Leaders who Rescue Create Drama

You do it for the right reasons.  You keep information from your boss because you’re afraid he’ll blow up.  You let a non-performing employee get by with it because she’s had a rough year. Instead of confronting disruptive behavior from the bully in the workplace, you let it slide because she’s a star performer.

The people in your workplace might be different, and the reasons might vary, but the situation is the same: You are the rescuer, and when you rescue, you contribute to the drama and workplace conflict.

In my book, Stop Workplace Drama, I introduce a tool, called The Karpman Drama Triangle. The idea is that when there is dysfunction you will see three roles being played out as illustrated by the diagram below.

Do you notice a theme in rescuing?  It’s justification. You have good reason for WHY you rescue.  It’s going to hurt someone’s feelings.  Someone has had a bad year.  She’s a star performer. To leave the rescue role, you must first identify the patterns. Here are seven ways identify rescuing patterns:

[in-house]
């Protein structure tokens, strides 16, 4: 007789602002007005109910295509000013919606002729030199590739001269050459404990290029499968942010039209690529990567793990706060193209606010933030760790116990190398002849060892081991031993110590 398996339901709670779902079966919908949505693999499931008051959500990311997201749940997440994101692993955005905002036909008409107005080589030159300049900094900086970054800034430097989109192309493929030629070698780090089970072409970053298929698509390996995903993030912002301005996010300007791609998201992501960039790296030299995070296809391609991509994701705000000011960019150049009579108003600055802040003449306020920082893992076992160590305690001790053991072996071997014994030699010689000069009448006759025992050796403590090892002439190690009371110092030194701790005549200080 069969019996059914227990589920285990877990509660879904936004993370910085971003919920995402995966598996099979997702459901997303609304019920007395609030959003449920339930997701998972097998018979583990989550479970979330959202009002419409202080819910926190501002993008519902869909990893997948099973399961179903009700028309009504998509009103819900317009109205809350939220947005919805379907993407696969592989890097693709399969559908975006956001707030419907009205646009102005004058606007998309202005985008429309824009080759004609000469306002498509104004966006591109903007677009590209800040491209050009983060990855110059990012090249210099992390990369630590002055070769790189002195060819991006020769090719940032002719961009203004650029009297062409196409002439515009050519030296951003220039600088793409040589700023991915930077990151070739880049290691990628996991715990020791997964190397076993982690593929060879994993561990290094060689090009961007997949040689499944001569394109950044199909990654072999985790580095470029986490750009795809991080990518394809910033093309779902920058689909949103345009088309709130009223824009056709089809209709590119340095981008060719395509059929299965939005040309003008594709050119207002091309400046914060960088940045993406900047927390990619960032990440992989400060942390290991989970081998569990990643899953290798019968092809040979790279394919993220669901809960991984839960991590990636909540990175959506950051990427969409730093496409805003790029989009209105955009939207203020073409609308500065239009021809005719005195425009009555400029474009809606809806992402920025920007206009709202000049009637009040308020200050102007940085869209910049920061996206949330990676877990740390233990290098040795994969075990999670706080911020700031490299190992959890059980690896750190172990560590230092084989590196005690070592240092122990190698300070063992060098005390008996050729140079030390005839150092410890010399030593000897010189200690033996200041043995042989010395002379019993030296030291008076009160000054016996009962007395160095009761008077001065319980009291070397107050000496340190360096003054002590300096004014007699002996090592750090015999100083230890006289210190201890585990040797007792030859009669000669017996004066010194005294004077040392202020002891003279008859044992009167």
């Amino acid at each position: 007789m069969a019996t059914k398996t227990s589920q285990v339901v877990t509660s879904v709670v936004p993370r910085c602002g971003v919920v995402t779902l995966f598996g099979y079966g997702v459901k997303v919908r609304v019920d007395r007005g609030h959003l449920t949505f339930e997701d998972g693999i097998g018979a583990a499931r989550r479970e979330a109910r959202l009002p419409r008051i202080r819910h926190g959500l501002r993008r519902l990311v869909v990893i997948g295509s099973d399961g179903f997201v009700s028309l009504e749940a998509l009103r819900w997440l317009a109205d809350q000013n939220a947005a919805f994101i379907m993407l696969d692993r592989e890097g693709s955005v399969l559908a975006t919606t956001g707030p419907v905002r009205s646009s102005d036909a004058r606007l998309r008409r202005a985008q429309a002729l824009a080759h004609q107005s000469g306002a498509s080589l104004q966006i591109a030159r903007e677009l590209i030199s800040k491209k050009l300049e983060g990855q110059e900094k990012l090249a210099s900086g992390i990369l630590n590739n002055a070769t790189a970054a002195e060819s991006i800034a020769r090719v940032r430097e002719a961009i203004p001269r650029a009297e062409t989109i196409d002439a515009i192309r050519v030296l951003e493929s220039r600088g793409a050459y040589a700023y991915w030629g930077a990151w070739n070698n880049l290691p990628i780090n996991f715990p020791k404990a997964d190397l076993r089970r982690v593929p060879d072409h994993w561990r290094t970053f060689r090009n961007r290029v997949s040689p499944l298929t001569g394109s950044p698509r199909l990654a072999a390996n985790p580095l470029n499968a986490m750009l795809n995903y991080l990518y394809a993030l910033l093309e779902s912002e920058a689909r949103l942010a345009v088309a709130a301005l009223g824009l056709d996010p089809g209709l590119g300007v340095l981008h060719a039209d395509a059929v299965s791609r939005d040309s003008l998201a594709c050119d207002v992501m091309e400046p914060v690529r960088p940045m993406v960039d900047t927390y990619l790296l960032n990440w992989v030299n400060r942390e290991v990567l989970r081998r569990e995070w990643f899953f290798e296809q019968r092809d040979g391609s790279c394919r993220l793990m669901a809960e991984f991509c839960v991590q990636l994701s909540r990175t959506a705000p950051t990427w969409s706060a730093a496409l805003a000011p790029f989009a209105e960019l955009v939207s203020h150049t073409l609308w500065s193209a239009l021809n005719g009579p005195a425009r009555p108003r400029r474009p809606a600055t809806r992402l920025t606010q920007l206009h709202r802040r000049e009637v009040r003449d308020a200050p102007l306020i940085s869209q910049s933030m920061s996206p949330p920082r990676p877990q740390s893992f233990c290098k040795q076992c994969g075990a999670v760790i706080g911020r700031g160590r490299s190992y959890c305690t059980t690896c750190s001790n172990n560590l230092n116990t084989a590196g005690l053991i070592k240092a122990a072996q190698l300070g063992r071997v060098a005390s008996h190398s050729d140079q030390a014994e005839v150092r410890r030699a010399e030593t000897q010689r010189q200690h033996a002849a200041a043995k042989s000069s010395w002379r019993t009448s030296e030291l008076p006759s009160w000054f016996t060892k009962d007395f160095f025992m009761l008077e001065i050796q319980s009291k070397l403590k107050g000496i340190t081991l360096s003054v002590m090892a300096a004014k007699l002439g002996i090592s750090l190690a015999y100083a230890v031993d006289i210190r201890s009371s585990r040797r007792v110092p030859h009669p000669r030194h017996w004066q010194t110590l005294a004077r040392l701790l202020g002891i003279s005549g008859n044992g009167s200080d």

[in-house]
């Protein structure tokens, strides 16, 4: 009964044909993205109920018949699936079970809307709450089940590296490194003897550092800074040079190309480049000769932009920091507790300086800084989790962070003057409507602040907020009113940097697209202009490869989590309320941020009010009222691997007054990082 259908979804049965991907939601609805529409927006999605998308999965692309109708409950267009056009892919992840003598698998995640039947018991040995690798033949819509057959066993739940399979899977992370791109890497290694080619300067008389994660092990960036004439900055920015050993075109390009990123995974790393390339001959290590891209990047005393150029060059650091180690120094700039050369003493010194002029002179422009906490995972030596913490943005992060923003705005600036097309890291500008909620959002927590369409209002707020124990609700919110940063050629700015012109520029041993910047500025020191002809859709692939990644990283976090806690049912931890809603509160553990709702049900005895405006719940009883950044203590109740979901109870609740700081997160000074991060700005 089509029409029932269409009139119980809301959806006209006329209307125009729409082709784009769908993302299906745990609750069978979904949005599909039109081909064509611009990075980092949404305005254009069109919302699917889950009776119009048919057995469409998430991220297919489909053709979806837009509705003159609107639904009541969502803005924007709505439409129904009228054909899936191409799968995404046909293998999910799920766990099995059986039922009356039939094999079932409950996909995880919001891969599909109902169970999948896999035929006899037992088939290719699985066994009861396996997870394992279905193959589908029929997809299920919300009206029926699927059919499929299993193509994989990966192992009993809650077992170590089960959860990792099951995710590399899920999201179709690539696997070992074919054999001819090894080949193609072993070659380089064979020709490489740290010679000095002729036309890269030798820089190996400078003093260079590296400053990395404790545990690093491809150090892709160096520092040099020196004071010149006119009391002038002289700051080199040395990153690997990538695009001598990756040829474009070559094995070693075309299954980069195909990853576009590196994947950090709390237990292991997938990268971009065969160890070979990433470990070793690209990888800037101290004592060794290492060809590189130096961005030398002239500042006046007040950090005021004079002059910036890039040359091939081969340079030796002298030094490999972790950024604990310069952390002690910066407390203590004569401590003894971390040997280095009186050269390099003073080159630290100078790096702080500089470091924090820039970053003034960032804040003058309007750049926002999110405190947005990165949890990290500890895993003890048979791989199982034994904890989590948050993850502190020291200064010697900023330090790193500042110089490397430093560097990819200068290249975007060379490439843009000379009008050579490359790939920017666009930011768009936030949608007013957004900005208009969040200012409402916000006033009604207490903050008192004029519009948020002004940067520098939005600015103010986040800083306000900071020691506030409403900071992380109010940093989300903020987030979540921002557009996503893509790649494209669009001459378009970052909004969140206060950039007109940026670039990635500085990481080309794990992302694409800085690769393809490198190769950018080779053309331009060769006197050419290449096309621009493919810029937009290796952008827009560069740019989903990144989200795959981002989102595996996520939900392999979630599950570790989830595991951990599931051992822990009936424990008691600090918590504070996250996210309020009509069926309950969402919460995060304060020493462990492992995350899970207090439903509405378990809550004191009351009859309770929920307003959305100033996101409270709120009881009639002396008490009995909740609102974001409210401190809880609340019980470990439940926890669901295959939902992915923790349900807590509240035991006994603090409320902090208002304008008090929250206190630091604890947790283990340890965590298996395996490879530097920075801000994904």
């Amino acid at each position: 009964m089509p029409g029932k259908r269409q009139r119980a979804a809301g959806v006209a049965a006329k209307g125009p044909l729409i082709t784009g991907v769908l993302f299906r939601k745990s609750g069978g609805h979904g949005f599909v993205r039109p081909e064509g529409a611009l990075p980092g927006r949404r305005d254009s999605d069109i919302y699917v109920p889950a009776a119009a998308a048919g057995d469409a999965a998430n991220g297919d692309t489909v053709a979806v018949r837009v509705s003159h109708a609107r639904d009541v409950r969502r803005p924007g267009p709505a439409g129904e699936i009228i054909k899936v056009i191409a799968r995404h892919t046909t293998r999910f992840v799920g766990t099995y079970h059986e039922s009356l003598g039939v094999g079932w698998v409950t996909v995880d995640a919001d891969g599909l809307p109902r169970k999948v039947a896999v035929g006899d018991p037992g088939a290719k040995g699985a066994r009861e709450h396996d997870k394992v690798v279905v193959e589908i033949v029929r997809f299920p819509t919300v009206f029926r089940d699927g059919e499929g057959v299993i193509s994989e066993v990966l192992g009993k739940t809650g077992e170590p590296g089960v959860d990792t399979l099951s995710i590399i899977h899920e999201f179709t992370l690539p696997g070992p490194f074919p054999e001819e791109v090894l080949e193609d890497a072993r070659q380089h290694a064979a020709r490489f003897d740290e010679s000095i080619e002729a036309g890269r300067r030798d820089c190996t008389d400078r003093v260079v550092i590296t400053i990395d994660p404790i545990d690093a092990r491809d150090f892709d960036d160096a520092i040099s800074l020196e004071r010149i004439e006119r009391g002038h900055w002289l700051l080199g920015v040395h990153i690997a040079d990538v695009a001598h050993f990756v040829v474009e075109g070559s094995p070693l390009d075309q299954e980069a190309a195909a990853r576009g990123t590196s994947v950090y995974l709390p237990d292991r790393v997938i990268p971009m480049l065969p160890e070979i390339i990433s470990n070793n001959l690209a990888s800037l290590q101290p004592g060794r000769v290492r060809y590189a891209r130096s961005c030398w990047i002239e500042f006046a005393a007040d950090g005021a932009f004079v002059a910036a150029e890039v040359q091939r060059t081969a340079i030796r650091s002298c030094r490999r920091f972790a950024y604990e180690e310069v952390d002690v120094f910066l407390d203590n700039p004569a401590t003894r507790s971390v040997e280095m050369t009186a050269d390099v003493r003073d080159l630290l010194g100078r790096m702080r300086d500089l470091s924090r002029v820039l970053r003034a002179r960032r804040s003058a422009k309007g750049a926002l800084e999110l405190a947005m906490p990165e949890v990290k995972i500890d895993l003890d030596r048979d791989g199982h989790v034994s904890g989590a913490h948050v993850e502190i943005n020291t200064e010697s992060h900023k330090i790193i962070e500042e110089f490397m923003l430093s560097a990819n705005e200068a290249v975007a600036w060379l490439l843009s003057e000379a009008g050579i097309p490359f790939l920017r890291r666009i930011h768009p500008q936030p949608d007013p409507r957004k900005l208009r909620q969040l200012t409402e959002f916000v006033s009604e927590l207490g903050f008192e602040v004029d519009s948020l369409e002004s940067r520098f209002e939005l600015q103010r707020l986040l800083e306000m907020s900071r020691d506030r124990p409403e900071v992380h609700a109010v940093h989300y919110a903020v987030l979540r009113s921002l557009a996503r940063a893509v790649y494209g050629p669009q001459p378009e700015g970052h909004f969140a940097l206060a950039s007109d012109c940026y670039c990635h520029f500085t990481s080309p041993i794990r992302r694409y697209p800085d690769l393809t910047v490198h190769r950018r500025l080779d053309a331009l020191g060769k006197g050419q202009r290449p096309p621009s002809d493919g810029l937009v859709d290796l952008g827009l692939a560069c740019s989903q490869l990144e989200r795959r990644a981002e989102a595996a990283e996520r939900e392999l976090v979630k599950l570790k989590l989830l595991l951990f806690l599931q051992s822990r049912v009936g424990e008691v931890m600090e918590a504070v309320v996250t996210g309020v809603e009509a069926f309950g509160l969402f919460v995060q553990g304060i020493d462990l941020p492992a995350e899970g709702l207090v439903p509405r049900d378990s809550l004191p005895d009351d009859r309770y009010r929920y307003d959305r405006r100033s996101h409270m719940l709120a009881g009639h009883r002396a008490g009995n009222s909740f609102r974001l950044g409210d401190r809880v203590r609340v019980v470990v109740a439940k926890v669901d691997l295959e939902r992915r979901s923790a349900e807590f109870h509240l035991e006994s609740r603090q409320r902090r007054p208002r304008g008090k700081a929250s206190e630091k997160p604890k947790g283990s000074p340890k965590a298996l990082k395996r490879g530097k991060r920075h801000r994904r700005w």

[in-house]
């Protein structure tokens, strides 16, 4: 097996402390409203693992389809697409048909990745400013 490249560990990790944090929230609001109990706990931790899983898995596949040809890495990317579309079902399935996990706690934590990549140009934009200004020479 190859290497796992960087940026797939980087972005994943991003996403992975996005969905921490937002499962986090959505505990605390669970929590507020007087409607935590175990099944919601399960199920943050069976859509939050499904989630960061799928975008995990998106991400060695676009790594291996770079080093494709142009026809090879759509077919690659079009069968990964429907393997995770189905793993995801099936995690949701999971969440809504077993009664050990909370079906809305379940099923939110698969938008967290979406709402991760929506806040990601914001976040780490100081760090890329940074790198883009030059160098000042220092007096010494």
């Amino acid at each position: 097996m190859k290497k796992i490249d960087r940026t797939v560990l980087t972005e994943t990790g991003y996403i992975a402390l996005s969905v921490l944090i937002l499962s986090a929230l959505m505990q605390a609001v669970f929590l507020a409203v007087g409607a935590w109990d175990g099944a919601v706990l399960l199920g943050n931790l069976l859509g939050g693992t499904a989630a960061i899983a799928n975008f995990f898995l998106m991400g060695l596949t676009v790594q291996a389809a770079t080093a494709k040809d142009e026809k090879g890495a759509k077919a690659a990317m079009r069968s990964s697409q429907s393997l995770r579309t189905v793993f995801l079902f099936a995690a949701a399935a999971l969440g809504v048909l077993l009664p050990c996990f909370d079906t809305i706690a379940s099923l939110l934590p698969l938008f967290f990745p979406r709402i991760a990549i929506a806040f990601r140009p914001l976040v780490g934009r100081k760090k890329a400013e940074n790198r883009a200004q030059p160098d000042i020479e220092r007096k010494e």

How to Identify Rescuing 
1. Difficulty saying “no”
2.  Resentment toward others
3.  Hiding the truth to protect others
4.  Control freak
5.  Constant need to fix other people’s problems
6.  The need to be the hero
7. Doing other people’s “emotional work.”

If you want to stop your own rescuing patterns here are four practical steps you can take:

How to Stop Rescuing
1. See the pattern you create by your thinking.
2.  Be willing to face the part you play in contributing to the dysfunction.
3. Start seeing others as capable and competent.
4. Contribute by building their skills through training, coaching and feedback, rather than rescuing.

Points to Ponder
1. What is the difference between rescuing and helping?
2. How often do you hide information to protect someone?
3.  What do you get out of always being the hero?